Drive + Play 2’s box either includes or enables you to optionally expand your way through any of these scenarios. It starts with a user-mountable 3.5” color LCD screen that’s not only readable in bright sunlight, but also equipped with a light sensor that changes its color palette for easier nighttime viewing. Rather than forcing you to reach for the iPod’s Click Wheel, it includes a battery-powered, wireless 2.4GHz ratcheting tuning knob with buttons, capable of being mounted near your hand, wherever your car has the space. These parts connect to a central power and data hub that’s only slightly larger than a standard cigarette lighter adapter, and capable of being mounted either conspicuously in your car’s lighter port, or hidden away by a professional installer.
As a buyer, your only question is how complicated you want the installation process to become: Drive + Play 2 can be dropped into any car with an FM radio and use an integrated FM transmitter to do a decent job without any professional involvement, or, thanks to a smaller included second car power adapter, and your choice of in-line FM modulator or line-in cabling, it can be professionally hard-wired into your car stereo, with its wires covertly tucked away from public view. Harman ships Drive + Play 2 with a huge assortment of connection hardware and mounting gear, including metal screw-ready mounting rings or adhesive pads for the screen and control knob, plus cable ties and screws to help mount and manage the rest of the cables and components.
Harman’s Hub is small and reconfigurable. An integrated cigarette lighter charger detaches to let you mount the included, separate cabled charger based on your car’s mounting needs and your visual preferences. The Hub also has ports to connect your iPod cable and other add-ons; included caps cover the FM modulator and accessory ports if you don’t want to use them.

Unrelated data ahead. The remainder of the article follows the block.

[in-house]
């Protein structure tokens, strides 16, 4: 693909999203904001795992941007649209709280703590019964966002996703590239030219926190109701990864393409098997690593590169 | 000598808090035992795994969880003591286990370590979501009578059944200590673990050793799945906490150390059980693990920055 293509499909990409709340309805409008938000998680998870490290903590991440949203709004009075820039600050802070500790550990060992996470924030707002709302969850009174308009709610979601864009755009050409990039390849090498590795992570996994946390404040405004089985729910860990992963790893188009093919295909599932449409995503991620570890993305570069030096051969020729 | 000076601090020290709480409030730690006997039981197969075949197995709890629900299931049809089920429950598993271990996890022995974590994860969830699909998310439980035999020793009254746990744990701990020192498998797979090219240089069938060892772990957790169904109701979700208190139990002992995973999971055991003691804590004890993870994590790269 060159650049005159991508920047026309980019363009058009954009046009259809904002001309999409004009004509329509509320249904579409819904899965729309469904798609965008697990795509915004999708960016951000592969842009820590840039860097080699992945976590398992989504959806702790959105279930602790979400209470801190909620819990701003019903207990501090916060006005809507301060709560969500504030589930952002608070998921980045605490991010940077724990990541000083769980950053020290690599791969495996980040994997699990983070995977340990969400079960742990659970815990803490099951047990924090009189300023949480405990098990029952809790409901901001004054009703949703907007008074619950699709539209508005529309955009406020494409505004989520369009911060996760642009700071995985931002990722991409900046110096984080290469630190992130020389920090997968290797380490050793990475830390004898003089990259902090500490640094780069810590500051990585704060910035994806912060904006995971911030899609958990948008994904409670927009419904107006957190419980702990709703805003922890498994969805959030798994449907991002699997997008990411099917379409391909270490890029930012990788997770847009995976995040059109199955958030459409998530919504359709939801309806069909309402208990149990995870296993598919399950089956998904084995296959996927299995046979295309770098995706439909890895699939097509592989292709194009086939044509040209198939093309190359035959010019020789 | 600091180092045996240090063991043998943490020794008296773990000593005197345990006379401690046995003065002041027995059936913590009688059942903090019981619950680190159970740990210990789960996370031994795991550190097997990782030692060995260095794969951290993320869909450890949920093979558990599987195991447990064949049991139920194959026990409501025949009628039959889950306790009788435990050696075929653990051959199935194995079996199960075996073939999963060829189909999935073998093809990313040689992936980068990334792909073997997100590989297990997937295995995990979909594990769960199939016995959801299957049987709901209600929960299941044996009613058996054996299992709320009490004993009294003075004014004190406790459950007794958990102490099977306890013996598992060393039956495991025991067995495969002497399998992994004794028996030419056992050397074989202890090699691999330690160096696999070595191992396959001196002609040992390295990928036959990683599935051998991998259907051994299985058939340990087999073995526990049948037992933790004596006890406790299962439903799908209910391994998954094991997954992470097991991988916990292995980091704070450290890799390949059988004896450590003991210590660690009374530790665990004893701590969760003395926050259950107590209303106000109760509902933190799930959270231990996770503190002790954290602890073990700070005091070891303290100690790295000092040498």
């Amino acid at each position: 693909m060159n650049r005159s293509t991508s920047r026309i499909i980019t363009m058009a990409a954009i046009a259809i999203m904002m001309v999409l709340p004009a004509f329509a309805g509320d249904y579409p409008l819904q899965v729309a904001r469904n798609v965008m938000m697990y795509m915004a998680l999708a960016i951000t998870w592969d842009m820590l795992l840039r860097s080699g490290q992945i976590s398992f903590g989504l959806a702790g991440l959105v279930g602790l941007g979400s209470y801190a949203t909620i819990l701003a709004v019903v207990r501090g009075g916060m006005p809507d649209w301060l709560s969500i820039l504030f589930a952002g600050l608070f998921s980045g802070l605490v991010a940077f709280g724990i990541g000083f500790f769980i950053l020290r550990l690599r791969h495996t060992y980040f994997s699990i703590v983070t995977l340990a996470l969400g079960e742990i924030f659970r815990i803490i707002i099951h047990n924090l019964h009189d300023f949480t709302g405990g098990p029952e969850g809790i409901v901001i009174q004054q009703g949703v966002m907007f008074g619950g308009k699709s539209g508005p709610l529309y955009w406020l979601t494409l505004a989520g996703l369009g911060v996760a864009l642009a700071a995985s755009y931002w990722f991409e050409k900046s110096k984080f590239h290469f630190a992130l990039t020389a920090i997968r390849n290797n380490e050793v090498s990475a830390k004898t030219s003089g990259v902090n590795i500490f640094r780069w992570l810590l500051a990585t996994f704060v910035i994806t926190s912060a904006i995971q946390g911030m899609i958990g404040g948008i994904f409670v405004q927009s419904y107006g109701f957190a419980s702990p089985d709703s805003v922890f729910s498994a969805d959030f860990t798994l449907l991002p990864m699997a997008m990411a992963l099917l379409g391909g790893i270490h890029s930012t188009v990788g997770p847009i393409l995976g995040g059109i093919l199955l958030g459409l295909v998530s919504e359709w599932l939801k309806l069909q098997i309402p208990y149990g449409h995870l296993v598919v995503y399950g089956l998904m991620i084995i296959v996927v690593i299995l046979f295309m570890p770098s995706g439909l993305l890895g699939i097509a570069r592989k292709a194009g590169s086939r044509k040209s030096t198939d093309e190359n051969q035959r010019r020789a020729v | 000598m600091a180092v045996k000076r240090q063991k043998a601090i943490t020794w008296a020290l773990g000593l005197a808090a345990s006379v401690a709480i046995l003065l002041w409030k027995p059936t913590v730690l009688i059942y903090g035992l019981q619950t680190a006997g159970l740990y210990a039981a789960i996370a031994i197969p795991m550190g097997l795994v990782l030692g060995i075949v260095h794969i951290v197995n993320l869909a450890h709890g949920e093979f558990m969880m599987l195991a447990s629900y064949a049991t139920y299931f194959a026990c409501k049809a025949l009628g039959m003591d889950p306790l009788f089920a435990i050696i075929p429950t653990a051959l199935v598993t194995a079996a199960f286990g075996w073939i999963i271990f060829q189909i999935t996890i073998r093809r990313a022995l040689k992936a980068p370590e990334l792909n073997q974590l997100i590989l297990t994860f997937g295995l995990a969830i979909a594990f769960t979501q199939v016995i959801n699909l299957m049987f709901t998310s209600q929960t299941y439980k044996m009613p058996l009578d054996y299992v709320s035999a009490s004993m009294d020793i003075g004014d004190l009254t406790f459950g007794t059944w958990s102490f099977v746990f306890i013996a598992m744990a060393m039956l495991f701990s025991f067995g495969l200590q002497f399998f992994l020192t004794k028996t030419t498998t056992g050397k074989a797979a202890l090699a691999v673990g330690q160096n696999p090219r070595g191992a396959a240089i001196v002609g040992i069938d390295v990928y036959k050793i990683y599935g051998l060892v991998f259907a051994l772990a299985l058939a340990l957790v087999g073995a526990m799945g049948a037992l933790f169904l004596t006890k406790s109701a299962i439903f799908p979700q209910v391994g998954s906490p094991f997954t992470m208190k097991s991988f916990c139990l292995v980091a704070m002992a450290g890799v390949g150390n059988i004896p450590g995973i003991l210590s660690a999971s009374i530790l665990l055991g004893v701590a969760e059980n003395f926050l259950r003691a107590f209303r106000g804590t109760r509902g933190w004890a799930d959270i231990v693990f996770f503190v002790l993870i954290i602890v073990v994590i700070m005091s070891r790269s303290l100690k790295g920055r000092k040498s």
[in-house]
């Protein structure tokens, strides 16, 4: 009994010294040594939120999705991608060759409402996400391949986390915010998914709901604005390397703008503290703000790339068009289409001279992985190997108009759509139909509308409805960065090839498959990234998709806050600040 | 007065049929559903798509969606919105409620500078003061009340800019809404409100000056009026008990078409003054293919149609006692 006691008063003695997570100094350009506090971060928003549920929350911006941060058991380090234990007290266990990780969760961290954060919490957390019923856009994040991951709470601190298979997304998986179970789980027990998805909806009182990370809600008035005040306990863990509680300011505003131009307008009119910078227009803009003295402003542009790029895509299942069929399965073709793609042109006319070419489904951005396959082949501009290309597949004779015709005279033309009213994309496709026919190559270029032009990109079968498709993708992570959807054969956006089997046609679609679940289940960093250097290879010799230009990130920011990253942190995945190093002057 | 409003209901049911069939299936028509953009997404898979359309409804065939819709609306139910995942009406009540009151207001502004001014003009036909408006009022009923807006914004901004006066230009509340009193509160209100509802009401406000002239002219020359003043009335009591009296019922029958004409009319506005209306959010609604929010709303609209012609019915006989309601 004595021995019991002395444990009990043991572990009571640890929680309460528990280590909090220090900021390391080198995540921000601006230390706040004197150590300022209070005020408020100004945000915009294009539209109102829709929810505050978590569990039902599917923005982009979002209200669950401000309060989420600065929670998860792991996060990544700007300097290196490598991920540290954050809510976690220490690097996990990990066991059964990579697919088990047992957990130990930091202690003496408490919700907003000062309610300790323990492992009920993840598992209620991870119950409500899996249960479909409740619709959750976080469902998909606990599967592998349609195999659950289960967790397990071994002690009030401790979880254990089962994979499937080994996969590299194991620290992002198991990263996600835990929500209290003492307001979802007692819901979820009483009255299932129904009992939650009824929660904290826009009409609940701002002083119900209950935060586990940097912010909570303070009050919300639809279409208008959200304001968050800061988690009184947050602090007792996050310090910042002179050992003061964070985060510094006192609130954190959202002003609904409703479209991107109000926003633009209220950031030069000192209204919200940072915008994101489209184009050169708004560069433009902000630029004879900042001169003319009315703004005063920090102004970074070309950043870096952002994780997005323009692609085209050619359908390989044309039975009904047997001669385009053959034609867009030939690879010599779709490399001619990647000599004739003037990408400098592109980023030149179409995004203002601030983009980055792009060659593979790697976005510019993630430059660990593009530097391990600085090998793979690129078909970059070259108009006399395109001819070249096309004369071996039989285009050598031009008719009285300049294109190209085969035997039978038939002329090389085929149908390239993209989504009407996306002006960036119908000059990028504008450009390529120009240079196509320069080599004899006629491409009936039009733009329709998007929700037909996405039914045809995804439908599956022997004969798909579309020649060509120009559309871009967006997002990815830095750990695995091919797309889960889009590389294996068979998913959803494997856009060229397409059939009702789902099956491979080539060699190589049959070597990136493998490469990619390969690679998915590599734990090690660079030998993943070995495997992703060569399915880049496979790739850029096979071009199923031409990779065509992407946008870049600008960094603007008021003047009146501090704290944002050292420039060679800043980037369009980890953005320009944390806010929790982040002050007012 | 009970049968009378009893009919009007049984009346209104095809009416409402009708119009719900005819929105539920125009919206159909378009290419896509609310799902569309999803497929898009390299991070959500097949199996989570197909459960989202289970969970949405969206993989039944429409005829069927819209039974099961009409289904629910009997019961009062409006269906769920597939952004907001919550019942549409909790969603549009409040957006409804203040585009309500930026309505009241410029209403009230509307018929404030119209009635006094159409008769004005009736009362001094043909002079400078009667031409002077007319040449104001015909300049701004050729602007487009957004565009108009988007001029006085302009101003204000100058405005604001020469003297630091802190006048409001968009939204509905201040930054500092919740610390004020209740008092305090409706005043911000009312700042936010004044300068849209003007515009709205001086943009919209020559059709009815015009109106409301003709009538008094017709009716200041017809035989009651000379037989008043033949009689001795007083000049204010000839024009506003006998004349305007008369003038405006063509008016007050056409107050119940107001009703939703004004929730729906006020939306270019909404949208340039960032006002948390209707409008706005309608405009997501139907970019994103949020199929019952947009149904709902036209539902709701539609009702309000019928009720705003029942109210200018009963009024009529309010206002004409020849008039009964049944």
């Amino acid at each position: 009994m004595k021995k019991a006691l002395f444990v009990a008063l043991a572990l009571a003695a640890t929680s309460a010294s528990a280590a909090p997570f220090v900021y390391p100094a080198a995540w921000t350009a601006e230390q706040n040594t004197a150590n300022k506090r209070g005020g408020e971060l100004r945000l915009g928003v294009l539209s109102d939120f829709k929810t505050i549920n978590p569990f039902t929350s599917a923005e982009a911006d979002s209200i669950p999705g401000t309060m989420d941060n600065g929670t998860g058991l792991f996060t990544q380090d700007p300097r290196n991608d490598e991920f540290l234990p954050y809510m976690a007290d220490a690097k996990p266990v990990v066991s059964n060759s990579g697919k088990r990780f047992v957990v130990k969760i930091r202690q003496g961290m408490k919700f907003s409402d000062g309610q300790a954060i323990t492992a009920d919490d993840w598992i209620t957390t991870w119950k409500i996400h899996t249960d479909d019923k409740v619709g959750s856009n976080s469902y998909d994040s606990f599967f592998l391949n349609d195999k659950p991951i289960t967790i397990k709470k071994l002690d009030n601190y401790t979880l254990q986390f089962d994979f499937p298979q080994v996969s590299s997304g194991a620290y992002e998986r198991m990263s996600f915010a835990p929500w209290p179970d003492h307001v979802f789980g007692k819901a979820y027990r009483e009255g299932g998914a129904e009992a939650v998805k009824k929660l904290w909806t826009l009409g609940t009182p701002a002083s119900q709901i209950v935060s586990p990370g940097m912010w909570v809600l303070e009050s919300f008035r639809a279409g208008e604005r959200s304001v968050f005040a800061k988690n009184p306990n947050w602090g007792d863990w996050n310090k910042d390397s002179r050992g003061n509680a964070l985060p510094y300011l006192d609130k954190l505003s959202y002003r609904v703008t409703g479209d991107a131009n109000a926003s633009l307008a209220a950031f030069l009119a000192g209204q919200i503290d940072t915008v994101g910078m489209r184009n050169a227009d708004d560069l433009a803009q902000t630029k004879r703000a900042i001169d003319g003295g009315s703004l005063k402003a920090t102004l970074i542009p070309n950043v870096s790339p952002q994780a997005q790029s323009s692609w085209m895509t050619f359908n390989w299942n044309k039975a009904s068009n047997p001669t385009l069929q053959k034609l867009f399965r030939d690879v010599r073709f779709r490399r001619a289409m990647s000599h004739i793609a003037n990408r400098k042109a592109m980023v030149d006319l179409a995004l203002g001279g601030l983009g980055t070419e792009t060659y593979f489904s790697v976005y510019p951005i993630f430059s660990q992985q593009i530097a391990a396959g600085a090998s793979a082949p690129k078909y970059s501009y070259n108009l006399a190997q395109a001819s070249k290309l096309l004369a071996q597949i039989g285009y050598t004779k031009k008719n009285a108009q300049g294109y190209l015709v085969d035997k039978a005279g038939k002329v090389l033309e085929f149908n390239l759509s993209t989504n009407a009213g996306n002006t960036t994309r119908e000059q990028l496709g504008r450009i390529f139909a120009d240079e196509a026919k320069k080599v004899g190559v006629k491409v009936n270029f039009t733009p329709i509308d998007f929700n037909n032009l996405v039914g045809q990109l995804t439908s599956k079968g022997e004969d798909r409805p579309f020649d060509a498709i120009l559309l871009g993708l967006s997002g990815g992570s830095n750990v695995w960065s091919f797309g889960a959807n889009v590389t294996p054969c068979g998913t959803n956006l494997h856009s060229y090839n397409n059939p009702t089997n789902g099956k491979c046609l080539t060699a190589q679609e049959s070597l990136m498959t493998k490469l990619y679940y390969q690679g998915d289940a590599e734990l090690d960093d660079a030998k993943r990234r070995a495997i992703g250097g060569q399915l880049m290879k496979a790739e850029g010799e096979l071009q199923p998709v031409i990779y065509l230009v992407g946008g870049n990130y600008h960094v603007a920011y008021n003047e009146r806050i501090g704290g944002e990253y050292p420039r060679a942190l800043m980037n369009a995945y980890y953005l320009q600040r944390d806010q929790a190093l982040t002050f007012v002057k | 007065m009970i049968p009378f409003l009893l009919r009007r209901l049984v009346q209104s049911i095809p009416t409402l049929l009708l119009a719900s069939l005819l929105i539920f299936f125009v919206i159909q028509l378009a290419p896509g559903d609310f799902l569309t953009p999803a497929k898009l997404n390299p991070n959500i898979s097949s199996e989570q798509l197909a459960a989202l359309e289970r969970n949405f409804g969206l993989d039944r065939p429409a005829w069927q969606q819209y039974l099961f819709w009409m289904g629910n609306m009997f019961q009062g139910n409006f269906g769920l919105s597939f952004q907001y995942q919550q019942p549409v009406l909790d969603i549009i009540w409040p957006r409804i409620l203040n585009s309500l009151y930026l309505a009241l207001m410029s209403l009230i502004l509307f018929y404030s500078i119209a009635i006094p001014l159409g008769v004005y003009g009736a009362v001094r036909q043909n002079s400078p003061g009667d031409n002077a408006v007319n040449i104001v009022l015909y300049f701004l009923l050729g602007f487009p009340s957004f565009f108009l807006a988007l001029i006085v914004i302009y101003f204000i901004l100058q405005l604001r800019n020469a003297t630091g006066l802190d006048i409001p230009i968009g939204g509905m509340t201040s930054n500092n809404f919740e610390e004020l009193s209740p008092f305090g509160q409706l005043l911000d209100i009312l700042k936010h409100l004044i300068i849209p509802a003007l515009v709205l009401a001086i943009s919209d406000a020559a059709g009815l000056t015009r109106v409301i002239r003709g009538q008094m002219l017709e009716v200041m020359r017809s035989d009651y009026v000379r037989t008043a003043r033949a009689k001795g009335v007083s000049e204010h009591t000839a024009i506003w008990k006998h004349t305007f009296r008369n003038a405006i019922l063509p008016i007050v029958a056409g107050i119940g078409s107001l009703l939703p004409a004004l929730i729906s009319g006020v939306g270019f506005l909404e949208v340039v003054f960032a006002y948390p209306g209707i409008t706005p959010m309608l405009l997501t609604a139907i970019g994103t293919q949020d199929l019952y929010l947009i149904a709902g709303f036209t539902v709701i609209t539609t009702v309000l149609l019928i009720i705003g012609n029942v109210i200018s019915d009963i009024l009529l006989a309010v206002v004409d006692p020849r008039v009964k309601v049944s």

As far as audio output from the Hub to your car is concerned, you have three included choices: a built-in FM transmitter designed to wirelessly overwhelm an empty station on your radio, a wired FM modulator that more powerfully takes over an FM station, or a line-out port with an included cable to connect to existing hardware in some car stereos.
Unusually but wonderfully, Harman also lets you change both the Hub’s line-out level and the iPod’s line-in level to fine-tune the audio for any integration you attempt; with these settings, we were able to successfully connect D+P2 to a separately sold cassette adapter to use with a tape deck-equipped car stereo. As always, your best audio quality will come from wired solutions, with every step towards wireless FM diminishing the sound quality further.
The good news about FM in Drive + Play 2 is that Harman includes an FM modulator unit in the package, enabling you to connect your car’s FM antenna to the system and get better-than-FM transmitter-quality clarity via a wired connection if your car stereo doesn’t have line-in capabilities. Unfortunately, neither the FM modulator nor the transmitter is ideal; we found the transmitter to be relatively underpowered and highly dependent upon both Drive + Play 2’s cable and your car’s antenna locations, and the modulator doesn’t provide a totally clear audio signal, either. We’re not giving the unit a pass on either of these issues, which Harman should really fix, but given the inherent issues with FM radio solutions and the type of users who will be capable of affording this car kit, our gut feeling is that most D+P2 buyers will find a way to use the line output port instead.
The included wireless control knob comes with a user-replaceable battery that’s supposed to last for extended periods of time—six months, if not longer. We’ve had ours for two months at this point, and even though it’s been exposed to the continuous Southern California sun and typical car or garage heat, it’s still working just fine. There were no problems getting the knob to work wirelessly in our test vehicles; it was responsive and provided satisfying clicks as we spun it around, or pressed buttons, emulating the layout of the Click Wheel but with more tactile controls.